by John Hawkins | September 22, 2003 8:44 pm
French President Jacques Chirac called on the United States to immediately transfer sovereignty in Iraq to the “hand-picked American puppet council,” to prevent Iraq from becoming another “Algerian-style quagmire.”
Mr. Chirac served in the military when a relatively-small native Algerian force overcame the vast might of the French military. Algeria declared its independence from France on July 5, 1962.
Below is a partial transcript of an interview which Mr. Chirac granted to our Paris bureau chief.
Q: Monsieur le President, parlez vous Anglais?
A: Oui…I mean…Yes, I speak English.
Q: Good, because I don’t know much more French…I was transferred from the Baghdad bureau in the post-war downsizing.
A: My sympathy to you and your family. Do you have any questions?
Q: Yes. The United States will introduce a resolution in the U.N. Security Council this week calling for more international support for the reconstruction of Iraq. Do you intend to veto the resolution?
A: No, we intend to demonstrate the strength of the Franco-American friendship by abstaining.
A: We believe that the U.S. should transfer sovereignty immediately to the Iraqi people.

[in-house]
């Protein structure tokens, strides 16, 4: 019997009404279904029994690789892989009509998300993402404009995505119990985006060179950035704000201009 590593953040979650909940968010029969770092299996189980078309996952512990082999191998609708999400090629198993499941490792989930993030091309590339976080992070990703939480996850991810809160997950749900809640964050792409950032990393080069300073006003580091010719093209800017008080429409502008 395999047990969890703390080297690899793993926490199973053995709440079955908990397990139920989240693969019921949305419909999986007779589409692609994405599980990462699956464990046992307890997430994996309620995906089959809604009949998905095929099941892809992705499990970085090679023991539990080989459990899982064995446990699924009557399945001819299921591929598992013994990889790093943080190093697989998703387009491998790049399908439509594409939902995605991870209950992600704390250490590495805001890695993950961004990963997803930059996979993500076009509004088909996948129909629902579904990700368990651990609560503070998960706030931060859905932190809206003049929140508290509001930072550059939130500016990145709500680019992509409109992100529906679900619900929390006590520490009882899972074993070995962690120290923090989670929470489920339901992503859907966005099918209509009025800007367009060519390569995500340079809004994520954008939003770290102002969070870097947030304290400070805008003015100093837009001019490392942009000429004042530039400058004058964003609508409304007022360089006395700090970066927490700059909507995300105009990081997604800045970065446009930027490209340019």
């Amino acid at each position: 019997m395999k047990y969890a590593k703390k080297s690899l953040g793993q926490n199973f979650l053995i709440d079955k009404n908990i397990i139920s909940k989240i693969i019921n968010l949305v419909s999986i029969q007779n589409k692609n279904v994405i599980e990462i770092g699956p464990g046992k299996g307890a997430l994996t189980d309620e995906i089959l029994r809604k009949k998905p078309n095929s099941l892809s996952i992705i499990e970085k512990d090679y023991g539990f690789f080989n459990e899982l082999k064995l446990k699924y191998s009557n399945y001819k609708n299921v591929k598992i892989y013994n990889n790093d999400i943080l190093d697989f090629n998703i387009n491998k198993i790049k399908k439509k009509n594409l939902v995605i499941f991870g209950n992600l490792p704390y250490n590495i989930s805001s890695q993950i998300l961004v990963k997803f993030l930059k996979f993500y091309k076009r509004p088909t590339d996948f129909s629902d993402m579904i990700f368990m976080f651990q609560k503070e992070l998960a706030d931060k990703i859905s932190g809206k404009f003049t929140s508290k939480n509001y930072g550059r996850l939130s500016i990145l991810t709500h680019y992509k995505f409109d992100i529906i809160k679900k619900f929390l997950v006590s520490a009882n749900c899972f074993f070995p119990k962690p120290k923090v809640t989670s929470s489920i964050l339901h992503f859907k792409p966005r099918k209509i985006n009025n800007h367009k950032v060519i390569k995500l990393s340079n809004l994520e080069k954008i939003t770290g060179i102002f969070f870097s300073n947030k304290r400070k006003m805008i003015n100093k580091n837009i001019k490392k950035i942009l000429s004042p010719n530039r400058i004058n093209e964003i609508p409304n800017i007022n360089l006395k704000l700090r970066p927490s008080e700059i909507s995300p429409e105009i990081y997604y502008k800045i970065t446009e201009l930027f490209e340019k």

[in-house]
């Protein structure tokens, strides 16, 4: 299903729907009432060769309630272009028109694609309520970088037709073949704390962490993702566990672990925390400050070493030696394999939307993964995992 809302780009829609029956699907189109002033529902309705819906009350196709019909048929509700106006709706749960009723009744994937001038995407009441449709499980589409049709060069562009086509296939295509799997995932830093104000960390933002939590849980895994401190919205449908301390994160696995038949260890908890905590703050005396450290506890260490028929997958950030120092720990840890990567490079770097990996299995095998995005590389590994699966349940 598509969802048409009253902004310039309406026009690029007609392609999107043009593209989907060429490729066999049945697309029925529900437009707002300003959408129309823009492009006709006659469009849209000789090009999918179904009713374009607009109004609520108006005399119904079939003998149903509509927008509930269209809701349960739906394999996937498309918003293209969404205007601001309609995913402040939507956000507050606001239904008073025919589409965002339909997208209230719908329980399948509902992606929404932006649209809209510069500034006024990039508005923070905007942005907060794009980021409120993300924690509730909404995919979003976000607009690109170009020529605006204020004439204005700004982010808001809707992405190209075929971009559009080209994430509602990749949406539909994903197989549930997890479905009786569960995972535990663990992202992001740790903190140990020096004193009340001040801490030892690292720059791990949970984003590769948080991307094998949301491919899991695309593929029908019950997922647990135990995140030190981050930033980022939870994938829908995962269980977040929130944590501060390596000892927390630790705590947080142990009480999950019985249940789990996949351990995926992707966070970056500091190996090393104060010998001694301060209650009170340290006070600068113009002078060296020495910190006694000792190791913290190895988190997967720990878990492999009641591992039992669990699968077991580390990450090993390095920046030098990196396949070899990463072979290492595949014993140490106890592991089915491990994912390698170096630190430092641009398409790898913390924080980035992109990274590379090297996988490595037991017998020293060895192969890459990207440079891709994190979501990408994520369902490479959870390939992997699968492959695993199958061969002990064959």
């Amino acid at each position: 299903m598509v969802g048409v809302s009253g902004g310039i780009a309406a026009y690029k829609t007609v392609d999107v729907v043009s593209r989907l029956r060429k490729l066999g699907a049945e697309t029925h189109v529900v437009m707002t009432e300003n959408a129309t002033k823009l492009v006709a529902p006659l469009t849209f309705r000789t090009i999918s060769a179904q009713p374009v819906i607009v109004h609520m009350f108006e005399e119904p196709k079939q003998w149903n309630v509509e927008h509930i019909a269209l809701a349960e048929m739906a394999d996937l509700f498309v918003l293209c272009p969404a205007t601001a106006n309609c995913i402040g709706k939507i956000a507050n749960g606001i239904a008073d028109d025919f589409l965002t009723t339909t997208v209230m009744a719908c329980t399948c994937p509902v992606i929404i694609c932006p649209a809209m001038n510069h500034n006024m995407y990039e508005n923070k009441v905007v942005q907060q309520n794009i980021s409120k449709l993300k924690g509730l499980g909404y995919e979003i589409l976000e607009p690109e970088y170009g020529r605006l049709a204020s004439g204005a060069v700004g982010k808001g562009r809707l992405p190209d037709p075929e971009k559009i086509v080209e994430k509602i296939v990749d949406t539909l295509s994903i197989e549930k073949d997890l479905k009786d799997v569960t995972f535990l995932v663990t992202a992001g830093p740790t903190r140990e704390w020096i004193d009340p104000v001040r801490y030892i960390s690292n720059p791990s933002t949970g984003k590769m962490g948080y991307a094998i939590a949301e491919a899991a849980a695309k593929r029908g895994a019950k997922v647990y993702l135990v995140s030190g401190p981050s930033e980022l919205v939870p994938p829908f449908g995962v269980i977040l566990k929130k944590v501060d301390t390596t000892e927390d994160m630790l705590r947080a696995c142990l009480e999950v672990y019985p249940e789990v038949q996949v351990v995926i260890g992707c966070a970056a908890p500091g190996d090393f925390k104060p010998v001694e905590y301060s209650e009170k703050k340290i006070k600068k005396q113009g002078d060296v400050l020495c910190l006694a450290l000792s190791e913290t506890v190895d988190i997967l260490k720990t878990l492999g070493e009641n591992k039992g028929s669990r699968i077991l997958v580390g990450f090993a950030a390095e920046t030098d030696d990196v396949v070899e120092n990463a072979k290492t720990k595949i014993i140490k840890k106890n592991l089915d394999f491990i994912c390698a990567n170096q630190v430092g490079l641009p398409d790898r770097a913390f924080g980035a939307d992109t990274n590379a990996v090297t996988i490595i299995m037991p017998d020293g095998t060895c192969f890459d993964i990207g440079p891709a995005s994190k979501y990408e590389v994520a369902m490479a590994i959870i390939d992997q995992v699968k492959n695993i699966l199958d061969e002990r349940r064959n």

Q: But the current governing council was hand-picked by the Americans and therefore lacks legitimacy.
A: Then sovereignty must be transferred to the hand-picked American puppet council.
Q: Do you ever say stuff just to annoy the Americans?
A: What!? And jeopardize the Franco-American friendship we have enjoyed these 225 years?
Q: Yes, that’s what I’m asking.
A: I don’t think about the reaction of the Americans before I say things. I just speak my mind — which is trained in the world’s best schools, and refined by a thousand years of French cultural superiority. I’m sympathetic to the Americans incapacity to comprehend my thought process. After all, their nation has yet to spawn any genuine philosophers or legitimate literature. All their finest minds are devoted to developing ways to make hamburgers faster and cheaper. Does that answer your question?
Q: I think so. Back to the Iraq issue — how much does your own personal military service during the Algerian war of independence shape your thinking about Iraq?
A: You mean the illegitimate rebellion in Algérie Française?
A: Well, there is a significant parallel between our battle against the Muslim extremists, and the situation the U.S. faces in Iraq today. I would hate to see an Algerian-style quagmire in Iraq.
Q: I’m not sure I see the connection. Wasn’t France a greedy, self-interested colonial ruler which had oppressed Algeria for 132 years, before the Algerians threw off the yoke of foreign domination?
A: That’s not nice a very nice way of saying it. You are an uncultured person.
Q: On the other hand, the United States has overthrown a dictator who had oppressed and murdered his own people and ignored international calls for disarmament. How are the situations alike?
A: Again, if you were French, you would have better manners than to ask a question like that.
Q: So what’s the parallel between Algeria and Iraq?
A: I cannot explain it to someone so dull of mind.